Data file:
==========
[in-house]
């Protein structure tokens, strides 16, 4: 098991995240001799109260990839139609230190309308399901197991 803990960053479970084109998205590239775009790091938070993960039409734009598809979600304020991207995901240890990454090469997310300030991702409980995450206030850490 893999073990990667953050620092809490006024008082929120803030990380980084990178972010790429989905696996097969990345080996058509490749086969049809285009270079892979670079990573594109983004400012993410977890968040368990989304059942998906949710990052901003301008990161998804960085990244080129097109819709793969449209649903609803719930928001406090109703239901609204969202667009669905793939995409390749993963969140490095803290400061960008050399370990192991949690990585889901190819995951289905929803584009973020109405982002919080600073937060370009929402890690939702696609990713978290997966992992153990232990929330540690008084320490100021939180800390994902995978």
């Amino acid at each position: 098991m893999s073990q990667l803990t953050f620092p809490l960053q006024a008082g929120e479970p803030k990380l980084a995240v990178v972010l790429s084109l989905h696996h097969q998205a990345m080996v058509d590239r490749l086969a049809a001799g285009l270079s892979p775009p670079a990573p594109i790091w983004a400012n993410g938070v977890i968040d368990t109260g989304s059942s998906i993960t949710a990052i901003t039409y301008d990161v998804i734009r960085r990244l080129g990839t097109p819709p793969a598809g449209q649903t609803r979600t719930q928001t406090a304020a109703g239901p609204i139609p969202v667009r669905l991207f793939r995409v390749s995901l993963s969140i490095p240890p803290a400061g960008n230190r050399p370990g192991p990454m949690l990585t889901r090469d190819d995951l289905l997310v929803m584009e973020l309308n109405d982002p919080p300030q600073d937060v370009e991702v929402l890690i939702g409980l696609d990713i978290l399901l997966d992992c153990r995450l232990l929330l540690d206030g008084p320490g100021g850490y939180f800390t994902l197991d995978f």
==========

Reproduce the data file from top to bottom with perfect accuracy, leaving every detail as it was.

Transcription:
[in-house]
């Protein structure tokens, strides 16, 4: 098991995240001799109260990839139609230190309308399901197991 803990960053479970084109998205590239775009790091938070993960039409734009598809979600304020991207995901240890990454090469997310300030991702409980995450206030850490 893999073990990667953050620092809490006024008082929120803030990380980084990178972010790429989905696996097969990345080996058509490749086969049809285009270079892979670079990573594109983004400012993410977890968040368990989304059942998906949710990052901003301008990161998804960085990244080129097109819709793969449209649903609803719930928001406090109703239901609204969202667009669905793939995409390749993963969140490095803290400061960008050399370990192991949690990585889901190819995951289905929803584009973020109405982002919080600073937060370009929402890690939702696609990713978290997966992992153990232990929330540690008084320490100021939180800390994902995978």
């Amino acid at each position: 098991m893999s073990q990667l803990t953050f620092p809490l960053q006024a008082g929120e479970p803030k990380l980084a995240v990178v972010l790429s084109l989905h696996h097969q998205a990345m080996v058509d590239r490749l086969a049809a001799g285009l270079s892979p775009p670079a990573p594109i790091w983004a400012n993410g938070v977890i968040d368990t109260g989304s059942s998906i993960t949710a990052i901003t039409y301008d990161v998804i734009r960085r990244l080129g990839t097109p819709p793969a598809g449209q649903t609803r979600t719930q928001t406090a304020a109703g239901p609204i139609p969202v667009r669905l991207f793939r995409v390749s995901l993963s969140i490095p240890p803290a400061g960008n230190r050399p370990g192991p990454m949690l990585t889901r090469d190819d995951l289905l997310v929803m584009e973020l309308n109405d982002p919080p300030q600073d937060v370009e991702v929402l890690i939702g409980l696609d990713i978290l399901l997966d992992c153990r995450l232990l929330l540690d206030g008084p320490g100021g850490y939180f800390t994902l197991d995978f």